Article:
Eurozone leaders and the IMF want more pension cuts, higher VAT rates, increasing the levy on mobile phone bills and cable TV, and more cutting of defense spending, among other demands. As Frances Coppola writing as Forbes has pointed out, even on pensions, such reform will be “hard to swallow”:
As always, the devil is in the detail: the provision for a minimum pension of 345 Euros from 15 years of contributions, rising to 384 Euros from 20 years, sounds reasonable until you discover that the “poverty line” in Greece is over 600 Euros. 45% of Greek pensioners already live below the poverty line: these reforms will make matters worse.
Prime Minister Tsipras has criticized Europe’s insistence on lowering budget deficits, saying: “We must all understand that, next to balanced budgets, we must also have growth … We need to be more realistic, and show more solidarity too.”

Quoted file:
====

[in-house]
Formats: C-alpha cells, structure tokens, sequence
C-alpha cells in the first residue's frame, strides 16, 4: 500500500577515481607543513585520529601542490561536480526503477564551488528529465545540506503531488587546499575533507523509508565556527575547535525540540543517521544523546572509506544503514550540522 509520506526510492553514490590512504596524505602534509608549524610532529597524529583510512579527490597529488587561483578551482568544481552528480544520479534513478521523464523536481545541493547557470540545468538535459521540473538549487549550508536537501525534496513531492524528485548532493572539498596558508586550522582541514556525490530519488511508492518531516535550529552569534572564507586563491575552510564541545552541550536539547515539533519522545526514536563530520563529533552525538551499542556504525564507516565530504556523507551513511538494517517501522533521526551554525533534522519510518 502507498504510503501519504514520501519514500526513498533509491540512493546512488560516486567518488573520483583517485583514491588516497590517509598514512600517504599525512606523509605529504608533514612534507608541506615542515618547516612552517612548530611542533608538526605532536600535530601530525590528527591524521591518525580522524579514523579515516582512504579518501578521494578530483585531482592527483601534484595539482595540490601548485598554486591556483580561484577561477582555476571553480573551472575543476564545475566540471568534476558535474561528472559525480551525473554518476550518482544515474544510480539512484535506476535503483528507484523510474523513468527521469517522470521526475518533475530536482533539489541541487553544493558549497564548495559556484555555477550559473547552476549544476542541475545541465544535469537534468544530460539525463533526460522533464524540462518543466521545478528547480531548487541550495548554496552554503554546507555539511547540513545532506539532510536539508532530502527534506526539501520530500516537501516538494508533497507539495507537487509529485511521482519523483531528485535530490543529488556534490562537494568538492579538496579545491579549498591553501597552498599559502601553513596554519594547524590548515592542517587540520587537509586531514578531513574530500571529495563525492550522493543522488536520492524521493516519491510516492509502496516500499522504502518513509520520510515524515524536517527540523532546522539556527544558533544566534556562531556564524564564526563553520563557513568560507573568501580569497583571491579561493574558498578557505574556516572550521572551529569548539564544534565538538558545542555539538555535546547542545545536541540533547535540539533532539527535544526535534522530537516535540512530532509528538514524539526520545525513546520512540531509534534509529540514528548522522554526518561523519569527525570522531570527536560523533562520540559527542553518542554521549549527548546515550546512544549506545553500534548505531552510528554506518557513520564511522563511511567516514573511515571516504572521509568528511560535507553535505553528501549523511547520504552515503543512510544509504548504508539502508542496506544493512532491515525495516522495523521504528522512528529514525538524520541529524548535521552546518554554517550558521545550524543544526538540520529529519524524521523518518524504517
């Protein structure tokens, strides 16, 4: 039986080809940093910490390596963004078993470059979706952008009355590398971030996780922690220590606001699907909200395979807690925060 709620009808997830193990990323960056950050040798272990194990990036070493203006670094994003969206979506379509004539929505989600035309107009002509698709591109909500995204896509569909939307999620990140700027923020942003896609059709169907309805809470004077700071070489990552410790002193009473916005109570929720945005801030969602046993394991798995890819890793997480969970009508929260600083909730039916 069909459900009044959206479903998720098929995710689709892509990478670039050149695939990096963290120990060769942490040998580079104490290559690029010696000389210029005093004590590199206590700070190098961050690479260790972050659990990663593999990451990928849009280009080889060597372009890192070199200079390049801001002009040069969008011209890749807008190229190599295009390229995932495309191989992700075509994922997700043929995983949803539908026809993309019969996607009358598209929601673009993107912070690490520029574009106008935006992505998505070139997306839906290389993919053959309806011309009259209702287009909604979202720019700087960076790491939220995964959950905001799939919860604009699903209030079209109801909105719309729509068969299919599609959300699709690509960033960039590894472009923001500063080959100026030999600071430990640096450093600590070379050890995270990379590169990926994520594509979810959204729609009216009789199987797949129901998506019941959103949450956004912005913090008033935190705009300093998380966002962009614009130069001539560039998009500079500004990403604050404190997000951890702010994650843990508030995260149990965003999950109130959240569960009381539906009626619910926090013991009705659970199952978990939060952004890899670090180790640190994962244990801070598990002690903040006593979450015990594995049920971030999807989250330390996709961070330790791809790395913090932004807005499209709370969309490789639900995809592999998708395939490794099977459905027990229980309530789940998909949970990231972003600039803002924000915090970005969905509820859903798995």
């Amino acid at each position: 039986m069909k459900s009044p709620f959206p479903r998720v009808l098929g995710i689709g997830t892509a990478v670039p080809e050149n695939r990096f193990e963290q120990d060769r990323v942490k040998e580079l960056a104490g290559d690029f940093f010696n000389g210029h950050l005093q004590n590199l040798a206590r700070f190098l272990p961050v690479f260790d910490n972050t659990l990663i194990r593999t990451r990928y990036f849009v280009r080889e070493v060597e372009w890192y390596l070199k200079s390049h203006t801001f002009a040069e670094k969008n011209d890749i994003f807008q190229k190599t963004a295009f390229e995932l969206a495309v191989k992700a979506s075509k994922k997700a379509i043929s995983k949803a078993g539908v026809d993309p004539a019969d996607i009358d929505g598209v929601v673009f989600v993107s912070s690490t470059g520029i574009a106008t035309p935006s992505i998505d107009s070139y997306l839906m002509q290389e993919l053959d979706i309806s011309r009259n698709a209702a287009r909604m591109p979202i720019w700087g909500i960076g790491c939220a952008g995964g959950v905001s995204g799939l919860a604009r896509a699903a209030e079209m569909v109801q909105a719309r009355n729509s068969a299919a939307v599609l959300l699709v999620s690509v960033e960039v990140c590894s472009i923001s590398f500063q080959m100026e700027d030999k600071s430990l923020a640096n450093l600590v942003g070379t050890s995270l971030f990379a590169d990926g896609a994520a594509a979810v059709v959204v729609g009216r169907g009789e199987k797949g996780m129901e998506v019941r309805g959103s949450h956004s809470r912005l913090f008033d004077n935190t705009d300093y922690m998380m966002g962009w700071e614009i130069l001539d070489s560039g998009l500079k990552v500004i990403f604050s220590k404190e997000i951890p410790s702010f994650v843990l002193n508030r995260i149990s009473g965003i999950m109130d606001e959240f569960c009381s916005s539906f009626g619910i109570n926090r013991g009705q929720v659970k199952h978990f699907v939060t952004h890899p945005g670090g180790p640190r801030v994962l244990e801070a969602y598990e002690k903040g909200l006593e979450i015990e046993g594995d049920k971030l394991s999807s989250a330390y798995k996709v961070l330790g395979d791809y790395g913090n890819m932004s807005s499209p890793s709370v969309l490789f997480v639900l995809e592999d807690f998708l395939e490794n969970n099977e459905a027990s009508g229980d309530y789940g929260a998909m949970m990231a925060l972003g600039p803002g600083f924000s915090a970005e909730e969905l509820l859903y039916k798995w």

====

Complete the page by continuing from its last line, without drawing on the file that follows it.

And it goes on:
Greece isn’t intentionally not meeting targets. It’s not refusing to make the hard decisions. It’s trying to implement the terms of the deal it agreed to to the best of its abilities. It’s a country facing both an unprecedented economic crisis and a historic refugee, migrant and humanitarian crisis. It’s an overburdened country, not just in terms of the debt it carries on its back but in terms of the burden it is shouldering in Europe’s migration crisis.
As for the IMF and eurozone leaders, they are simply refusing to acknowledge this reality and to negotiate some method of debt relief. But their refusal to consider debt relief outside the context of another wave of massive austerity dooms Greece to live in this Sisyphean cycle. Eventually, something has to give.
Recently, Vice President Biden, in a call with Prime Minister Tsipras, “underscored the need for Europe to follow through on its commitment to put Greece’s debt on a sustainable path through debt relief.” Greece cannot cut its way out of this crisis. The IMF and European leaders need to give Greece the breathing room it needs to save itself — and the eurozone as a whole.Back to top